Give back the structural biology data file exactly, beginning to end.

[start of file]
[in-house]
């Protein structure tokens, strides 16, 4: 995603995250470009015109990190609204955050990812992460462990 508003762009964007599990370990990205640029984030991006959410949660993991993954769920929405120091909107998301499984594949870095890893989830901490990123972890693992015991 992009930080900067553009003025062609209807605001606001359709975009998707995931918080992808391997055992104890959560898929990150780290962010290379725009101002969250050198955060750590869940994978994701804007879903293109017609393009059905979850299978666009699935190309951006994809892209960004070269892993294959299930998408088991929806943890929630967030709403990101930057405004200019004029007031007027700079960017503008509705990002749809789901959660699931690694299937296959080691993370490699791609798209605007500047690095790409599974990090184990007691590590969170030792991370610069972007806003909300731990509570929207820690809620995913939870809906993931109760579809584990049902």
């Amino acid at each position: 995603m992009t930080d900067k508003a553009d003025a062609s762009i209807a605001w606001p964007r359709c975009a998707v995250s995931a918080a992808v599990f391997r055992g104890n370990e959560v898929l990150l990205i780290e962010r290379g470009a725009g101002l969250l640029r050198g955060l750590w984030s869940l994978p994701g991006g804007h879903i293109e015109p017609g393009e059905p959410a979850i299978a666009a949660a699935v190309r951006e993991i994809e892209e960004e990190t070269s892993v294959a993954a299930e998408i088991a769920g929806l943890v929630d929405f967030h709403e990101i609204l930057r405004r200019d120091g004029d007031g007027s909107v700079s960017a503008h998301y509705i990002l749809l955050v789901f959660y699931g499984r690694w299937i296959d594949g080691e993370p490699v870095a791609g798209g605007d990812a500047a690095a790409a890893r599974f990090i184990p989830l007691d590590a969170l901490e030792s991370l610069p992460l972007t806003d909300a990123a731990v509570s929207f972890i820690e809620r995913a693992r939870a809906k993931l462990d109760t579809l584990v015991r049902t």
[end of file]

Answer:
[in-house]
């Protein structure tokens, strides 16, 4: 995603995250470009015109990190609204955050990812992460462990 508003762009964007599990370990990205640029984030991006959410949660993991993954769920929405120091909107998301499984594949870095890893989830901490990123972890693992015991 992009930080900067553009003025062609209807605001606001359709975009998707995931918080992808391997055992104890959560898929990150780290962010290379725009101002969250050198955060750590869940994978994701804007879903293109017609393009059905979850299978666009699935190309951006994809892209960004070269892993294959299930998408088991929806943890929630967030709403990101930057405004200019004029007031007027700079960017503008509705990002749809789901959660699931690694299937296959080691993370490699791609798209605007500047690095790409599974990090184990007691590590969170030792991370610069972007806003909300731990509570929207820690809620995913939870809906993931109760579809584990049902």
């Amino acid at each position: 995603m992009t930080d900067k508003a553009d003025a062609s762009i209807a605001w606001p964007r359709c975009a998707v995250s995931a918080a992808v599990f391997r055992g104890n370990e959560v898929l990150l990205i780290e962010r290379g470009a725009g101002l969250l640029r050198g955060l750590w984030s869940l994978p994701g991006g804007h879903i293109e015109p017609g393009e059905p959410a979850i299978a666009a949660a699935v190309r951006e993991i994809e892209e960004e990190t070269s892993v294959a993954a299930e998408i088991a769920g929806l943890v929630d929405f967030h709403e990101i609204l930057r405004r200019d120091g004029d007031g007027s909107v700079s960017a503008h998301y509705i990002l749809l955050v789901f959660y699931g499984r690694w299937i296959d594949g080691e993370p490699v870095a791609g798209g605007d990812a500047a690095a790409a890893r599974f990090i184990p989830l007691d590590a969170l901490e030792s991370l610069p992460l972007t806003d909300a990123a731990v509570s929207f972890i820690e809620r995913a693992r939870a809906k993931l462990d109760t579809l584990v015991r049902t």